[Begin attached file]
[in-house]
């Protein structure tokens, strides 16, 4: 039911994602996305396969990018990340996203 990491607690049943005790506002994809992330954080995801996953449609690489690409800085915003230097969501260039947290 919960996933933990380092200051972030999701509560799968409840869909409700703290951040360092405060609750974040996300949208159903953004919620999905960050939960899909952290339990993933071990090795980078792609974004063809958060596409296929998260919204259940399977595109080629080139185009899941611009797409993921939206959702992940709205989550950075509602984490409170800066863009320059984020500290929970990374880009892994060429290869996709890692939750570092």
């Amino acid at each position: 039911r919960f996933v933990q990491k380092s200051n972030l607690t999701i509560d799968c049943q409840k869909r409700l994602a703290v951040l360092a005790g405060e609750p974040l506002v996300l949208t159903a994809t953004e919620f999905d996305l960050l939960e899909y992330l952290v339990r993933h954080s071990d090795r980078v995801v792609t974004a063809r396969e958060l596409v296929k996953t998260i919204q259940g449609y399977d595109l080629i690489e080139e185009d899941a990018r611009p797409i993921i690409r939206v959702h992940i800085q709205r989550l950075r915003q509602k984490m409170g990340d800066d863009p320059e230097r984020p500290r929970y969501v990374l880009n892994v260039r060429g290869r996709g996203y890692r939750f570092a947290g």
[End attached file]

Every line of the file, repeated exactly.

[in-house]
């Protein structure tokens, strides 16, 4: 039911994602996305396969990018990340996203 990491607690049943005790506002994809992330954080995801996953449609690489690409800085915003230097969501260039947290 919960996933933990380092200051972030999701509560799968409840869909409700703290951040360092405060609750974040996300949208159903953004919620999905960050939960899909952290339990993933071990090795980078792609974004063809958060596409296929998260919204259940399977595109080629080139185009899941611009797409993921939206959702992940709205989550950075509602984490409170800066863009320059984020500290929970990374880009892994060429290869996709890692939750570092």
């Amino acid at each position: 039911r919960f996933v933990q990491k380092s200051n972030l607690t999701i509560d799968c049943q409840k869909r409700l994602a703290v951040l360092a005790g405060e609750p974040l506002v996300l949208t159903a994809t953004e919620f999905d996305l960050l939960e899909y992330l952290v339990r993933h954080s071990d090795r980078v995801v792609t974004a063809r396969e958060l596409v296929k996953t998260i919204q259940g449609y399977d595109l080629i690489e080139e185009d899941a990018r611009p797409i993921i690409r939206v959702h992940i800085q709205r989550l950075r915003q509602k984490m409170g990340d800066d863009p320059e230097r984020p500290r929970y969501v990374l880009n892994v260039r060429g290869r996709g996203y890692r939750f570092a947290g």